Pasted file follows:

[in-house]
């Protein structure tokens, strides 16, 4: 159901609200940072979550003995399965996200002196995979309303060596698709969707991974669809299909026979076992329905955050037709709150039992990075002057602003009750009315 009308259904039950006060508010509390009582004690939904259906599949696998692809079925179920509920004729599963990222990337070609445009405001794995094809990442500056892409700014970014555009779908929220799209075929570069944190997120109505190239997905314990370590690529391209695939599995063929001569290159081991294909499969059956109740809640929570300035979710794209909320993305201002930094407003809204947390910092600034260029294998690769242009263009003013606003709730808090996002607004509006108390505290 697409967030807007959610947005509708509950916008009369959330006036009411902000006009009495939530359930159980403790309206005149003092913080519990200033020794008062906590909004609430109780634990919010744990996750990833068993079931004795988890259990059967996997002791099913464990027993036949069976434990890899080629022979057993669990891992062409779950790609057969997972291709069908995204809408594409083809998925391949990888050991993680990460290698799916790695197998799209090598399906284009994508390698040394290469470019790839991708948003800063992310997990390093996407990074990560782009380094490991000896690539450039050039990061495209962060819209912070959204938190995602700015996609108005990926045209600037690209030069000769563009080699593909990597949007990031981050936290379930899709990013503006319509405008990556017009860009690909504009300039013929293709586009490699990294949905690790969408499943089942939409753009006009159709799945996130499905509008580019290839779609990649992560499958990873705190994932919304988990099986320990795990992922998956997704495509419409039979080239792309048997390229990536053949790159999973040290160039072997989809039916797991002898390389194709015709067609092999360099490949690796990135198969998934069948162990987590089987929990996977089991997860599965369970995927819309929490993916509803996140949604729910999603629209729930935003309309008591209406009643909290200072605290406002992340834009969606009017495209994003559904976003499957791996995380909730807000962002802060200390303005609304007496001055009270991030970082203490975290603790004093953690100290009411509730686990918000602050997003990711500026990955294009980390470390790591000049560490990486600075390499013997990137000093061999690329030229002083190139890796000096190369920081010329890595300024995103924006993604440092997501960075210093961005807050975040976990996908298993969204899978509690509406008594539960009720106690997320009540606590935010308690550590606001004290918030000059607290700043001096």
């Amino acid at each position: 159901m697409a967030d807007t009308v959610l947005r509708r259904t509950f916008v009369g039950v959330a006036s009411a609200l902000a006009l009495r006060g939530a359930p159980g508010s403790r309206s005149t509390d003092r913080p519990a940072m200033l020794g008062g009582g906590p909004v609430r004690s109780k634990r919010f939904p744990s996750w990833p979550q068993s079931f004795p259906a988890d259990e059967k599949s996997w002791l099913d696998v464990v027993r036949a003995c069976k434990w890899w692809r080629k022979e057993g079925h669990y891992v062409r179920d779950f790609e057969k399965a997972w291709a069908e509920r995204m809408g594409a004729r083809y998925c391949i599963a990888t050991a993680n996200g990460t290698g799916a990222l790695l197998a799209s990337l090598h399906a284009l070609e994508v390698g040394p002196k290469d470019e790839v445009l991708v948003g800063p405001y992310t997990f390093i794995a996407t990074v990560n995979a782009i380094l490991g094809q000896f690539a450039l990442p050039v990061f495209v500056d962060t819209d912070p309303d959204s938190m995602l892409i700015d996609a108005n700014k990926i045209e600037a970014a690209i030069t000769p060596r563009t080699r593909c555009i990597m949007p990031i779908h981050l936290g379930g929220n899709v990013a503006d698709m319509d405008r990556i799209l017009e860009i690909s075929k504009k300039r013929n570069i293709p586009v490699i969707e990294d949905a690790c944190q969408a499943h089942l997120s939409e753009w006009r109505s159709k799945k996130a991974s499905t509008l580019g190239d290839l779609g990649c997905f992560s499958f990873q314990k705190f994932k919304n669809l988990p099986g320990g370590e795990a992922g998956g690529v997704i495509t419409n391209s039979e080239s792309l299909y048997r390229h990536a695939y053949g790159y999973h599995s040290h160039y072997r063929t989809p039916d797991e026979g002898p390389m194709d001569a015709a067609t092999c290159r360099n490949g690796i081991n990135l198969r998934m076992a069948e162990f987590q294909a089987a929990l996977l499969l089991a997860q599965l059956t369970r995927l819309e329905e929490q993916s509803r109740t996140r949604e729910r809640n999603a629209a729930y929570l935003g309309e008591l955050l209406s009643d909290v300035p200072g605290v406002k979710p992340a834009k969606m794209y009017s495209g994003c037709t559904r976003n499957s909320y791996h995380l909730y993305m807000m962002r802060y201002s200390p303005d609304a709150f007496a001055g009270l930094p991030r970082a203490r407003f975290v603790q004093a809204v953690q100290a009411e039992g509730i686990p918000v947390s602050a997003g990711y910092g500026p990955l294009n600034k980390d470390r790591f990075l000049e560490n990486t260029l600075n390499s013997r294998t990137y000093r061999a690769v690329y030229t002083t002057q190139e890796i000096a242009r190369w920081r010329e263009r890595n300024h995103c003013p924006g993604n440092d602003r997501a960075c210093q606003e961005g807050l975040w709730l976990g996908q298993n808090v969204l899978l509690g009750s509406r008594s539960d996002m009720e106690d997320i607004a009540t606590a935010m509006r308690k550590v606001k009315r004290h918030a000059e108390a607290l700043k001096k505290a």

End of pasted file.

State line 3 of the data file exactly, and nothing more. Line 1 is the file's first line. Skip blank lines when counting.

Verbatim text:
């Amino acid at each position: 159901m697409a967030d807007t009308v959610l947005r509708r259904t509950f916008v009369g039950v959330a006036s009411a609200l902000a006009l009495r006060g939530a359930p159980g508010s403790r309206s005149t509390d003092r913080p519990a940072m200033l020794g008062g009582g906590p909004v609430r004690s109780k634990r919010f939904p744990s996750w990833p979550q068993s079931f004795p259906a988890d259990e059967k599949s996997w002791l099913d696998v464990v027993r036949a003995c069976k434990w890899w692809r080629k022979e057993g079925h669990y891992v062409r179920d779950f790609e057969k399965a997972w291709a069908e509920r995204m809408g594409a004729r083809y998925c391949i599963a990888t050991a993680n996200g990460t290698g799916a990222l790695l197998a799209s990337l090598h399906a284009l070609e994508v390698g040394p002196k290469d470019e790839v445009l991708v948003g800063p405001y992310t997990f390093i794995a996407t990074v990560n995979a782009i380094l490991g094809q000896f690539a450039l990442p050039v990061f495209v500056d962060t819209d912070p309303d959204s938190m995602l892409i700015d996609a108005n700014k990926i045209e600037a970014a690209i030069t000769p060596r563009t080699r593909c555009i990597m949007p990031i779908h981050l936290g379930g929220n899709v990013a503006d698709m319509d405008r990556i799209l017009e860009i690909s075929k504009k300039r013929n570069i293709p586009v490699i969707e990294d949905a690790c944190q969408a499943h089942l997120s939409e753009w006009r109505s159709k799945k996130a991974s499905t509008l580019g190239d290839l779609g990649c997905f992560s499958f990873q314990k705190f994932k919304n669809l988990p099986g320990g370590e795990a992922g998956g690529v997704i495509t419409n391209s039979e080239s792309l299909y048997r390229h990536a695939y053949g790159y999973h599995s040290h160039y072997r063929t989809p039916d797991e026979g002898p390389m194709d001569a015709a067609t092999c290159r360099n490949g690796i081991n990135l198969r998934m076992a069948e162990f987590q294909a089987a929990l996977l499969l089991a997860q599965l059956t369970r995927l819309e329905e929490q993916s509803r109740t996140r949604e729910r809640n999603a629209a729930y929570l935003g309309e008591l955050l209406s009643d909290v300035p200072g605290v406002k979710p992340a834009k969606m794209y009017s495209g994003c037709t559904r976003n499957s909320y791996h995380l909730y993305m807000m962002r802060y201002s200390p303005d609304a709150f007496a001055g009270l930094p991030r970082a203490r407003f975290v603790q004093a809204v953690q100290a009411e039992g509730i686990p918000v947390s602050a997003g990711y910092g500026p990955l294009n600034k980390d470390r790591f990075l000049e560490n990486t260029l600075n390499s013997r294998t990137y000093r061999a690769v690329y030229t002083t002057q190139e890796i000096a242009r190369w920081r010329e263009r890595n300024h995103c003013p924006g993604n440092d602003r997501a960075c210093q606003e961005g807050l975040w709730l976990g996908q298993n808090v969204l899978l509690g009750s509406r008594s539960d996002m009720e106690d997320i607004a009540t606590a935010m509006r308690k550590v606001k009315r004290h918030a000059e108390a607290l700043k001096k505290a």